Washington Nationals' Max Scherzer Begins to Strip On-Field After Repeated Searches for Sticky Substances

Washington Nationals pitcher Max Scherzer was inspected three times for the use of sticky substances, leading him to strip when searched for the third time, as mentioned by ESPN. The first two inspections came after the first and third innings, which is normal considering the league told starting pitchers they will be checked as much as twice per outing. But the third inspection in the fourth inning set Scherzer off. Philadelphia Phillies manager Joe Girardi wanted the umpires to check Scherzer again after striking out Alec Bohm. Before the strikeout, Scherzer threw a 95 mph fastball that sent Bohm into the dirt.

"I've seen Max a long time, since 2010," Girardi said. "Obviously, he's going to be a Hall of Famer. I've never seen him wipe his head like he was doing tonight, ever. It was suspicious for me. He did it four or five times. It was suspicious. I didn't mean to offend anyone. I just got to do what's right for my club."

Scherzer responded to the inspection by throwing his cap and glove to the ground then started to unbuckle his belt. He then yelled at the Phillies dugout while Girardi yelled back. Scherzer stayed in the game and pitched until the fifth inning. As he left the game, Scherzer stared at the Phillies dugout.

"I wasn't challenging the club," Girardi said. "There was some coaches screaming at me, coaches I know, and it bothered me. I'm not playing games here. I have respect for people over there, I have respect for what Max has done in his career. But again, I've got to do what's right for my team." After the game, Scherzer explained what happened with the at-bat with Bohm.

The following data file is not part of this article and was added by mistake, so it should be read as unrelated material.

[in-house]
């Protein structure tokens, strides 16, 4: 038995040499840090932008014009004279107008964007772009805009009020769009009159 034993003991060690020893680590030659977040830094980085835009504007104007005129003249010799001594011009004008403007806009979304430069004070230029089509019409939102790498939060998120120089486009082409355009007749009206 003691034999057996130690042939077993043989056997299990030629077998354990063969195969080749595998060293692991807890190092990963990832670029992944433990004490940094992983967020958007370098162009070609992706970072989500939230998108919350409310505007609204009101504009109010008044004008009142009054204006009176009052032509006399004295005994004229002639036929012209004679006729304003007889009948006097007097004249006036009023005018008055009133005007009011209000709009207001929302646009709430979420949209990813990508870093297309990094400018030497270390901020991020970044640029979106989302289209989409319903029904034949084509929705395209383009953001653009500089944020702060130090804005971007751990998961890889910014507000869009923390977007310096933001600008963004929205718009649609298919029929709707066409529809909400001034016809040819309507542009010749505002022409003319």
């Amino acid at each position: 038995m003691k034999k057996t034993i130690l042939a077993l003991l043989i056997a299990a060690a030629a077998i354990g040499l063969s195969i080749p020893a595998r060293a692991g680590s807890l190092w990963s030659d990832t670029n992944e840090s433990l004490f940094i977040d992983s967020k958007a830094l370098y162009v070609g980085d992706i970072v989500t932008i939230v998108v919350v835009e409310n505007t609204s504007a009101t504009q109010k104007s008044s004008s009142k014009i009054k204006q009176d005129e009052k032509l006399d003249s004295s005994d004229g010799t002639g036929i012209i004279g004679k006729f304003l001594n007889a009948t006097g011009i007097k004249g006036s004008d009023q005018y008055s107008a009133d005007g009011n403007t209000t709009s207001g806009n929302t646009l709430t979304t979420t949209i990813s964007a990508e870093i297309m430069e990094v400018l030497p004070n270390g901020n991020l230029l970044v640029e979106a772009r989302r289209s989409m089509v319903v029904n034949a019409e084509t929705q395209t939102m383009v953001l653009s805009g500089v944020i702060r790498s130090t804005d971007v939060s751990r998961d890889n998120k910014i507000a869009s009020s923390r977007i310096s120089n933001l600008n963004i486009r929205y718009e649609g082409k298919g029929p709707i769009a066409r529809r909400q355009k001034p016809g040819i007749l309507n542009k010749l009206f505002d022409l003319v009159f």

"If you watch the Bohm at-bat, I almost put a 95 mph fastball in his head because the ball slipped out of my hand," Scherzer said. "The whole night, I was sick of licking my fingers and tasting rosin. I couldn't even get sweat from the back of my head, because it really wasn't a warm night. So the only part that was sweaty on me was actually my hair, so I had to take off my hat to get any kind of moisture on my hand, to try and mix with the rosin. For me, that's the confusing part, because I'm just trying to get a grip of the ball."


MLB recently sent a memo about its crackdown on foreign substances. The memo states: "An opposing manager may request that the umpire inspect the pitcher or a position player only if the manager (or a member of his team) observes behavior on the field consistent with the use of a foreign substance. If a field manager asks the umpires to check the opposing pitcher for foreign substances, the umpires will ask the requestor what is prompting the check and seek information on how they believe the pitcher is applying foreign substances to the baseball. All checks that are prompted by a request from a field manager will take place between at-bats."